How I teach - Revision that delves deeper

7th March 2014 at 00:00
A three-stage approach helps students to fathom literary texts

Sometimes, students need help to understand what revision of literary texts really involves. One definition of revision is "study of work done in order to prepare for an exam", but this has limited usefulness. What exactly is the work done? And how do you define when it is "done"?

I prefer this alternative definition: "reconsidering and altering in the light of further evidence". To achieve this with my older students, I treat revision of literature as progressive, falling into three stages: while studying a text; post-text; and pre-exam.

1. First look

In this stage, students make notes on their reading before class, and on the discussion during class. During the study of a text, I periodically ask them to sift through these notes (for example, at the end of a chapter or act) and write down the most significant things they have learned or observed and what they still need to understand or find out.

This is an opportunity for students to take ownership of the revision process, moving from merely taking notes to the higher analytical skill of making personal sense of their learning. It also enables me to see what they have individually learned and whether they have taken on board the issues I want them to understand or consider. The results of this approach can be disconcerting and surprising. You may need to dedicate a class to sharing, deconstructing and reconsidering some of the points articulated, but it's better to do this now than to leave students to wade through incoherent notes before the exam.

2. Returning to the text

The minutiae of studying literature can lead students to lose appreciation of how the parts make up the whole. A revision class at the end of a block of study offers an opportunity for the class to reconsider and alter their views communally. Instead of individual "final" essays on one topic, written and marked in isolation, five or six small-group presentations on different aspects of the text can help them to evaluate the text more dynamically. Get the groups to choose from a list of topics or create one themselves. Sample questions could include "How differently is authority demonstrated in The Crucible?" and "What moments in Heart of Darkness help us to define the narrator?" Further evidencegathering and articulation of ideas is more useful than exam-writing practice at this point, and group work boosts individual understanding.

3. Exam preparation

Solitary revision of texts before an exam is often discouraging, but when shared as a class it is much more stimulating. I take each text in turn, divide it into sections for pairs of students and ask them to present their work chronologically during a single session. In this way, the text is brought alive as one coherent whole. The students' brief is: to narrate their section vividly but concisely; to give it a heading and define some significant aspects; to identify one telling quote; and to pose one high-level question to which they may or may not have an answer - for example, "Does Jim in The Glass Menagerie kiss Laura for his own pleasure or for hers?" This approach gives you the chance to see where students are in their understanding and to contribute to this for the final time.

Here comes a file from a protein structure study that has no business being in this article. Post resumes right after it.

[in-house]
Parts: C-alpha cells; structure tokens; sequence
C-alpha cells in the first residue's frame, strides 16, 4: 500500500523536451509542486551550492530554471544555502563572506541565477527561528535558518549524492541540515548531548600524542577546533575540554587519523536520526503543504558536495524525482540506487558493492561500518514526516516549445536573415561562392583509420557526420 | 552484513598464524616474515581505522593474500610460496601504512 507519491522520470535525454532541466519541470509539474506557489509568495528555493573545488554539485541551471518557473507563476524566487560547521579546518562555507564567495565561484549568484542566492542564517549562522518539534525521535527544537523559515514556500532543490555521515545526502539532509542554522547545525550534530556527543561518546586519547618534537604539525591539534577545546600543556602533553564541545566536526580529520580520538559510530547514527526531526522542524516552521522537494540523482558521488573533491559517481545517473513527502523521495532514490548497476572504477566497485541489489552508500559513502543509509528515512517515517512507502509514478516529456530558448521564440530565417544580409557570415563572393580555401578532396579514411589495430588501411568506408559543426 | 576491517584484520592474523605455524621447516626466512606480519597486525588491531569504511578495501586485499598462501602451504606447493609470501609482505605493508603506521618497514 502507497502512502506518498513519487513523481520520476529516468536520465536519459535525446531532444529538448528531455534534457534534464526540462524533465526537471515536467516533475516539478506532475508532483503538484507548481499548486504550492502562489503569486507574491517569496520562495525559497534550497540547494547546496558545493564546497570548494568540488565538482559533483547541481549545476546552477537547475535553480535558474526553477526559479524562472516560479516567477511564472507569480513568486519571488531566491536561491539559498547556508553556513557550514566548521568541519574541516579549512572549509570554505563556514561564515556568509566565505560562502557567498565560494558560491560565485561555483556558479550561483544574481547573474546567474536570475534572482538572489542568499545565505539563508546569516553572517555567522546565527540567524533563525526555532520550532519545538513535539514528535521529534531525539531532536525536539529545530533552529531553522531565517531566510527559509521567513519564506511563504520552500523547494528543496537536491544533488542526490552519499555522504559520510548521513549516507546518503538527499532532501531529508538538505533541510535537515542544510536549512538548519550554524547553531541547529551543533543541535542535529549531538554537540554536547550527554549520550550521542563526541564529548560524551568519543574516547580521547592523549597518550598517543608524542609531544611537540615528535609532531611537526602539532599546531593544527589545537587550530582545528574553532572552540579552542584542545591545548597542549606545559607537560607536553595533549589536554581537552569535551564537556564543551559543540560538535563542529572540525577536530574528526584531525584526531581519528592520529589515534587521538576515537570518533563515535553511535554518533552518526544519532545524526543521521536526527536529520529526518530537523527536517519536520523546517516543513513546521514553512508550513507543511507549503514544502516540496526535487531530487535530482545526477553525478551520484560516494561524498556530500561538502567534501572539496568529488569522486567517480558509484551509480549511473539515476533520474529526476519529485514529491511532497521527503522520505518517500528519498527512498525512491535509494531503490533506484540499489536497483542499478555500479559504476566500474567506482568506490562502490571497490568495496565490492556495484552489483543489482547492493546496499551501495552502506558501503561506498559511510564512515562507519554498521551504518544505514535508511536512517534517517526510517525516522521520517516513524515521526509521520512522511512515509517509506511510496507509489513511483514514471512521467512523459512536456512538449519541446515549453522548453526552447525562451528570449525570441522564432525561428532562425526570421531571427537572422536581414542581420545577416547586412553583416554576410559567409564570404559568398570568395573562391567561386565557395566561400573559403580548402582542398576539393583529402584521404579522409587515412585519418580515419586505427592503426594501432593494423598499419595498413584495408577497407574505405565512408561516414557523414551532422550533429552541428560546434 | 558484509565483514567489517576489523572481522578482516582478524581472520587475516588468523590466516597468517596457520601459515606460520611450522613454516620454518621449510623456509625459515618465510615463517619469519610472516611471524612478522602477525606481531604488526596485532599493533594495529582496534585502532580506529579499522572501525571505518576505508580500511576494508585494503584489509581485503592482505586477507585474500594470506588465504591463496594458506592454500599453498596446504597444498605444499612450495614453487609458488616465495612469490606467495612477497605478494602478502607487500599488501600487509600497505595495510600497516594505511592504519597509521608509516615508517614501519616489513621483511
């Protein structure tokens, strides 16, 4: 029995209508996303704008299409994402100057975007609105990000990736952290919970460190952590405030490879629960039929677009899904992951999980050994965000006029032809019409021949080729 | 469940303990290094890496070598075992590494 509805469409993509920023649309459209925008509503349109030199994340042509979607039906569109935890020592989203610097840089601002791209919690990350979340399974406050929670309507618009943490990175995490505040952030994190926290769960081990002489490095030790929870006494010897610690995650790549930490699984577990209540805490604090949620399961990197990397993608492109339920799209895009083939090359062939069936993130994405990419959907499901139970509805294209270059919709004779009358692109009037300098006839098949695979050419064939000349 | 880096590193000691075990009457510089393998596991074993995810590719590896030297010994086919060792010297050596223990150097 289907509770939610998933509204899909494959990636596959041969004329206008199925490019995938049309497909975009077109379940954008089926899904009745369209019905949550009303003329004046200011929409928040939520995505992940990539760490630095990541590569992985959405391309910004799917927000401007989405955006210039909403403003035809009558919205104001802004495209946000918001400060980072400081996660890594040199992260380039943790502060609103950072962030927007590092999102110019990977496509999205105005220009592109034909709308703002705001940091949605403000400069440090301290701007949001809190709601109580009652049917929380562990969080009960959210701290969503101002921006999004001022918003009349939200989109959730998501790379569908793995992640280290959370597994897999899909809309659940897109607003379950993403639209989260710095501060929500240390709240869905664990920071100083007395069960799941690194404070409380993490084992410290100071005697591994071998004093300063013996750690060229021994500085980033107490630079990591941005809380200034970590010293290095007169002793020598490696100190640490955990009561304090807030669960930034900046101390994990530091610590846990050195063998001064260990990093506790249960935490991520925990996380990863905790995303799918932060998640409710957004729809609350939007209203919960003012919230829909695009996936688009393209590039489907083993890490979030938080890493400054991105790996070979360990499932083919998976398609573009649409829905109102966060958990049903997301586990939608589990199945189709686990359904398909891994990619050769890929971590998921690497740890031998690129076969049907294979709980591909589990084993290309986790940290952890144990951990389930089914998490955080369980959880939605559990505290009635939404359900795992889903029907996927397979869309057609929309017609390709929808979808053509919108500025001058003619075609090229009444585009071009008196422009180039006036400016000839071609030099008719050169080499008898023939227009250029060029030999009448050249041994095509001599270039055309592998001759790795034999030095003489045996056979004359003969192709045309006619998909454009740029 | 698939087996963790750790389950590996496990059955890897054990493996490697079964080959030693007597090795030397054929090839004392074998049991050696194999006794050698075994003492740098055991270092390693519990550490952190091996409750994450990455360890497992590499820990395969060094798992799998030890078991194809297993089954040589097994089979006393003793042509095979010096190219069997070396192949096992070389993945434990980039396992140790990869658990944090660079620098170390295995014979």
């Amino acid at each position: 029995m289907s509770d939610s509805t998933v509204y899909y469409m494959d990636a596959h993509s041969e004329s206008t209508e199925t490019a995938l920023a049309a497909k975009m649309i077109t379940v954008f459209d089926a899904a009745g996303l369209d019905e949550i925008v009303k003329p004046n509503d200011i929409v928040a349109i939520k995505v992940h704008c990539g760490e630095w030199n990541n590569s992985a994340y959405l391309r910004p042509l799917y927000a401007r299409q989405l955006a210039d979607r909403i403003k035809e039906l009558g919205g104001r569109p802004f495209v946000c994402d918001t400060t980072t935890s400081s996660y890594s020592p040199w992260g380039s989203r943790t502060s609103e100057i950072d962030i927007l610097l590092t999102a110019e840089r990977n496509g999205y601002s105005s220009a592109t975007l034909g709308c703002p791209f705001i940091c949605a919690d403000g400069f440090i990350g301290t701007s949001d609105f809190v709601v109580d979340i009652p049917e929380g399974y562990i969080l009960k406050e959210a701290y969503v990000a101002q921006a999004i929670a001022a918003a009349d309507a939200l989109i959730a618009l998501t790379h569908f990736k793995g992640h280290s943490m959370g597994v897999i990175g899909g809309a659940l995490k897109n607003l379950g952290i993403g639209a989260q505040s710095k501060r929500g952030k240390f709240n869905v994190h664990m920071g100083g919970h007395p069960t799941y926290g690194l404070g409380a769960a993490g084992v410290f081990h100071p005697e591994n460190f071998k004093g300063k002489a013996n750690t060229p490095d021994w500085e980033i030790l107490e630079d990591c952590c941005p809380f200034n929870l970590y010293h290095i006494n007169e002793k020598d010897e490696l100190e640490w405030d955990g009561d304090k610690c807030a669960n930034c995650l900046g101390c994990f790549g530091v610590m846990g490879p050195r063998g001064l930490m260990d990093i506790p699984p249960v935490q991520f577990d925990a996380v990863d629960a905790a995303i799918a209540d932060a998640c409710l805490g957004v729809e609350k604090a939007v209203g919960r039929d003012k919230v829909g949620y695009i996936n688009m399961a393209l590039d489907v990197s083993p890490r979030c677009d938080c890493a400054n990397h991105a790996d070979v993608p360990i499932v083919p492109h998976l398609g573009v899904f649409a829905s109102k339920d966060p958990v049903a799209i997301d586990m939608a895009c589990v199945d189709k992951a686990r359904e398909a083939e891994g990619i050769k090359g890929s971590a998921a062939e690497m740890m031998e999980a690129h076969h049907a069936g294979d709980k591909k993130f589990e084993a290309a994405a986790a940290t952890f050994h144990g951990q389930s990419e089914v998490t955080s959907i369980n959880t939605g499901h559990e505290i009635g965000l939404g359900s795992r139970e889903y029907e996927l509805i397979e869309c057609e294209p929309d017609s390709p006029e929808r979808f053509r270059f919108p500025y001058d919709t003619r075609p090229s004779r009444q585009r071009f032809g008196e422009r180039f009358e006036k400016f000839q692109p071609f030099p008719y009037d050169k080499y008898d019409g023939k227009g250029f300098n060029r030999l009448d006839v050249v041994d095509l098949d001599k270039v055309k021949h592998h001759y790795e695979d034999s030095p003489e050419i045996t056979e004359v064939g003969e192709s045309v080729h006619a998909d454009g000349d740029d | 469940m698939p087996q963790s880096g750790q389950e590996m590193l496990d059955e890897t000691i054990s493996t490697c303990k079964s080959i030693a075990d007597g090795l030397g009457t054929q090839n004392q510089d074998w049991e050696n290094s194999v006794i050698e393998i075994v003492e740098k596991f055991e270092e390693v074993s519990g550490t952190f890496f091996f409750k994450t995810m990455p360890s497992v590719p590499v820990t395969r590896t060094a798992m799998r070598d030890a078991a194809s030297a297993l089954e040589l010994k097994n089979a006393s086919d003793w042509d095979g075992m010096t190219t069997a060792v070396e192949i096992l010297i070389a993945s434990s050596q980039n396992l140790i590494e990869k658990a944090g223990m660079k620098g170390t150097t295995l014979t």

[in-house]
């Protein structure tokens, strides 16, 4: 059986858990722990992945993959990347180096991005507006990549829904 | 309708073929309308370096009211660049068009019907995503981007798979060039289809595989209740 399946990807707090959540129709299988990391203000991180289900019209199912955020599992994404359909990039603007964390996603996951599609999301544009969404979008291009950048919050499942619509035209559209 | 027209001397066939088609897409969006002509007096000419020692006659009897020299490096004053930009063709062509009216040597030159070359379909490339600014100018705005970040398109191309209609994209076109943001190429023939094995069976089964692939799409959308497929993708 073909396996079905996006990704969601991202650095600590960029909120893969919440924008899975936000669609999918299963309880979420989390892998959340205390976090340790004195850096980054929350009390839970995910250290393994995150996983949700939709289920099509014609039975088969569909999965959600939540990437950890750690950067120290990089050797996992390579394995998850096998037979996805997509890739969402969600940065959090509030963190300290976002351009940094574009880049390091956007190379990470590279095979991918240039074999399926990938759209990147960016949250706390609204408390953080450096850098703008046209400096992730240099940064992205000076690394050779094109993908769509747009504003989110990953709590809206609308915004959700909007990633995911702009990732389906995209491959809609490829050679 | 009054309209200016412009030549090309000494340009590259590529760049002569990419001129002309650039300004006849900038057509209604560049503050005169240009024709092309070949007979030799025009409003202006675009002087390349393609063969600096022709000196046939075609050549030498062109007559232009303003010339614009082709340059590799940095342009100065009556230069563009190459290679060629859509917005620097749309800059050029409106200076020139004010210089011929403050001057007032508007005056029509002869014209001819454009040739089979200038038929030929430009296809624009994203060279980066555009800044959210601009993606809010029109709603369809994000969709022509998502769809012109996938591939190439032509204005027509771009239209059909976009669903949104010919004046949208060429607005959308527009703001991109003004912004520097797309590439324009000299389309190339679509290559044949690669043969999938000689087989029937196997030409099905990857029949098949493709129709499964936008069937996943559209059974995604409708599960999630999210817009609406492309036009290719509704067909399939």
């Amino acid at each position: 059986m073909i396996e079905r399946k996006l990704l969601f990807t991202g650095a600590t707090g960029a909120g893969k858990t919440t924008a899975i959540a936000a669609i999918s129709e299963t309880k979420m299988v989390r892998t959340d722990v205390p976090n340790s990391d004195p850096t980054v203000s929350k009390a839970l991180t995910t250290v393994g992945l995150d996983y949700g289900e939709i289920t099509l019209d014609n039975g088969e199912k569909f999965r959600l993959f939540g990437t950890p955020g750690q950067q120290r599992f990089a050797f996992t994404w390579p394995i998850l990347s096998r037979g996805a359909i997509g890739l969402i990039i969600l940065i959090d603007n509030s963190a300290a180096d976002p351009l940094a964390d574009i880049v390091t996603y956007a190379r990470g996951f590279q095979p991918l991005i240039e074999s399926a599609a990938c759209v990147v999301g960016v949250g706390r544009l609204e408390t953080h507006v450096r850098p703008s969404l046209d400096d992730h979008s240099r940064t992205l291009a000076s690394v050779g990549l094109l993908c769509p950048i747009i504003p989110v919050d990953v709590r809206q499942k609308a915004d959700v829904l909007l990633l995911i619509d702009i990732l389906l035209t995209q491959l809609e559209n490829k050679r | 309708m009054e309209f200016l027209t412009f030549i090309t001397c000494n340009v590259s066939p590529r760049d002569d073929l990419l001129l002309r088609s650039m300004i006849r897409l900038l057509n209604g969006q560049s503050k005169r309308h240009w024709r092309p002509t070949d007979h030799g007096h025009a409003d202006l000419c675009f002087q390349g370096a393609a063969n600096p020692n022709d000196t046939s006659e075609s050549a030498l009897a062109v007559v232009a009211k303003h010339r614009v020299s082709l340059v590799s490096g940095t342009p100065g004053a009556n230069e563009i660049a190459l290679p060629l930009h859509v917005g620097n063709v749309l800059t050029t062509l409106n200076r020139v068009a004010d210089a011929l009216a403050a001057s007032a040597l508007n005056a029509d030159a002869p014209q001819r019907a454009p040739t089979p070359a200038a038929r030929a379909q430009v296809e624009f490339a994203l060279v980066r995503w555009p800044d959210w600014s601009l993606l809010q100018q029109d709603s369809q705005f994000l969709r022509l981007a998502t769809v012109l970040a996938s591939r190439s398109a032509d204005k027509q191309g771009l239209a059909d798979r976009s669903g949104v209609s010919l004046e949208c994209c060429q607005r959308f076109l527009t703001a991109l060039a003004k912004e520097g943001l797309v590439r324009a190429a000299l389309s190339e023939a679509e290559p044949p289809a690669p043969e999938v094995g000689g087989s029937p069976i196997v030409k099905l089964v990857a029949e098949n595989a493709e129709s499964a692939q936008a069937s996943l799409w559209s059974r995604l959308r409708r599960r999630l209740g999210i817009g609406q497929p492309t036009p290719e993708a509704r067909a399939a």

Elizabeth Stephan teaches at Hockerill Anglo-European College in Hertfordshire, England. She is the author of IB English A: literature study and revision guide and has taught in Japan, Europe and the US

Top 10 Literature revision resources

1. Template treat

These questions, focusing on the novel A Kestrel for a Knave, provide a useful template for framing the revision of any literary text.

2. Component parts

Break the task of revising poetry and prose down into key areas with this presentation and template, which provide simple mnemonics for remembering analysis techniques.

3. Rigorous revision

This bumper revision pack includes a range of helpful resources, from word banks and tips on descriptive writing techniques to exam advice and a glossary of poetic devices.

4. Poetic primer

This resource contains everything your students need to revise for English literature questions on poetry, including sample questions and essay guidance.

5. Quick peek

These revision cards contain small, manageable chunks of information and interpretation about a wide selection of popular poems and texts. They can be used as a starting point for more in-depth exploration.

6. Bard breakdown

Focused on the Shakespeare plays Romeo and Juliet and Macbeth, this pack of worksheets and questions can be adapted to structure revision of any text.

7. Exam enlightenment

This probing revision aid gets students in the right frame of mind for exams and offers helpful hints, including how to use quotations and how to back up opinions with evidence.

8. Rhyme reasoning

A comprehensive PowerPoint on how to plan for poetry comparison questions and how to structure answers.

9. Perfect answer

This booklet offers a comprehensive guide to how to get top marks in a poetry analysis exam.

10. Warning signs

A prose analysis framework exploring what students should look for in a text, how to structure an essay and some exam dos and don'ts. A useful revision aid.


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